Naturally, Paris was therefore the place to turn to for the much needed help to bring all the five Heads of States of the Lake Chad region, including the uncooperative one together. President Francoise Hollande graciously agreed to host the meeting. Britain, the United States and European Union also joined to participate at the top level regional security meeting scheduled for the 17th of May, 2014 within the walls of the famed Elise Palace in Paris
As we sat behind our respective leaders that day while the meeting at the Elise palace progressed, Bazoum leaned and said to me in Hausa, “Mallam Nuruddeen don Allah in tambayeka wani abu mana”. Roughly translated as “Mr Nuruddeen can I please ask you something”? My heart sank as I replied yes, Mr Minister. It had better not to be about Chibok girls…. I had told myself!
He then looked me in the eyes with all the honesty he could summon and continued….
“I honesty want to know how a convoy of vehicles with scores of fighters could mobilize, and then boldly drive a fair distance within the Nigerian territory to reach their target; then take their time, perhaps hours… to fetch, sort and upload hundreds of terrified girls into those vehicles; and finally drove off, with everything and everyone disappearing into the darkness of the night without any attempt at intervention from your security and defense forces?”.
Bazoum was by that time already getting agitated as he stretched out his hands to touch my shaking shoulders and with a finality in his voice added…
“You know that it is you people who usually assist us in some of our hours of need, but I swear by Allah that that can never happen in Niger”.
He finally concluded with an unusual confidence to his tone….
“We would have gotten the intelligence about their movement while they were approaching their target. If, however, that is lost, we will certainly know while they were still collecting the girls within the school. And assuming but not conceding that too was lost on us, then we will certainly know where they were headed; and with a characteristic Niger accent he thundered…”kuma wallahi sai mun afka mu su” (and by Allah we shall attack them).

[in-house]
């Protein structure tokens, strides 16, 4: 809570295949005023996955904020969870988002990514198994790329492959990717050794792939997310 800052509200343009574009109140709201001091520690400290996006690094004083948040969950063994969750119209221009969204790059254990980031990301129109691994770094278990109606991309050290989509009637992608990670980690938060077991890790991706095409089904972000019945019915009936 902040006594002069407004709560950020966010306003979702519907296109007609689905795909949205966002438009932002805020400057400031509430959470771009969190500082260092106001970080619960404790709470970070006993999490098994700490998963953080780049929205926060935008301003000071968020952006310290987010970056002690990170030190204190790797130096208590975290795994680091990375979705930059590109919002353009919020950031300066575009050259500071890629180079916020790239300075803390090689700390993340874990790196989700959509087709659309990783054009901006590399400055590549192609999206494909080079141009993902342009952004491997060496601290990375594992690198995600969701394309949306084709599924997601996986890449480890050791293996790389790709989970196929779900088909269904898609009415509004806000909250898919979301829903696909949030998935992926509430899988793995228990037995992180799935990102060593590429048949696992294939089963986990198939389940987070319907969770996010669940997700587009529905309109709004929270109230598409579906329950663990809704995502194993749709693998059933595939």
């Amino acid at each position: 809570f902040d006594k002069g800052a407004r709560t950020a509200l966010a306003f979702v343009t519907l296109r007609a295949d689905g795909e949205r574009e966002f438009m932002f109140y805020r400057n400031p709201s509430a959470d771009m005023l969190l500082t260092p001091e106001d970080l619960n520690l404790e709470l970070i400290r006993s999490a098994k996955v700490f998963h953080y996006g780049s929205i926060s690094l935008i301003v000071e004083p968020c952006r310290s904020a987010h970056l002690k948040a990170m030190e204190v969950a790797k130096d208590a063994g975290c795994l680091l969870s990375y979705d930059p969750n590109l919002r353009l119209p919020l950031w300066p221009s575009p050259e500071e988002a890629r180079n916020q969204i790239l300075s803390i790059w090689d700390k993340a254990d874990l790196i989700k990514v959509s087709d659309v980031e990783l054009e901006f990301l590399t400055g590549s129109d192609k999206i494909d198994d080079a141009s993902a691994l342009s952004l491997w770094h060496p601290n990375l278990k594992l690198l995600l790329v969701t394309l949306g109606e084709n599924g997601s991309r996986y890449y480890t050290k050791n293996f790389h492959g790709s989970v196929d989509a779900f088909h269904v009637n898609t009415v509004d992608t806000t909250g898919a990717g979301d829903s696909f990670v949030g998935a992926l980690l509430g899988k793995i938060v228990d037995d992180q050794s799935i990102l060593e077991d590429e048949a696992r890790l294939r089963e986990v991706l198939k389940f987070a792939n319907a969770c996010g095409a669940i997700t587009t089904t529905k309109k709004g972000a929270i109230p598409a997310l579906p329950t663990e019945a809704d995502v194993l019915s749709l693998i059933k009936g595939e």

I am supposed to have some expertise in reading body language, especially eye contact and the stream, form and content of speech. And it didn’t take long for me to figure out that it was evidently a very wrong time to respond. Because what Bazoum had queried were the exact questions that had bugged my mind since the abduction happened. And whether that was a mere grandstanding (about what his country would have done under the circumstances) or not, the bitter truth as of today is that no outlaw had ever dared to pull off such within their sovereign territory. I remember exactly how that humiliating interrogation ended. All I could recall was that, I was left red eyed, mortified with a dry mouth who was dodging eye contact when it eventually did.
Time flies and a lot has happened since then. First, with Dapchi in 2016, then K’ank’ara, Jengebe, Birnin Yauri, Kagara, Tegina and the Bethel Baptist High School in quick successions over the last two years, the international community is perhaps well adjusted to the possibilities of such kidnap spectacles coming out of Nigeria. Significantly also, Mohamed Bazoum is now the President of the Republic of Niger, who symbolises its sovereignty, and with that, sits shoulder to shoulder with Mr Buhari. This new role would probably determine how much of his mind Bazoum may be willing to share with his new friend and what he must keep to himself out of diplomatic courtesies.
I for one was to totally lose any appetite for foreign travels since that extraordinary encounter with Mr Bazoum at le Palais Elise that cold afternoon in May 2014 until I resigned from government to contest elections about ten months later
Dr Nuruddeen Muhammad Former Minister of State Foreign Affairs & Minister Federal Ministry of Information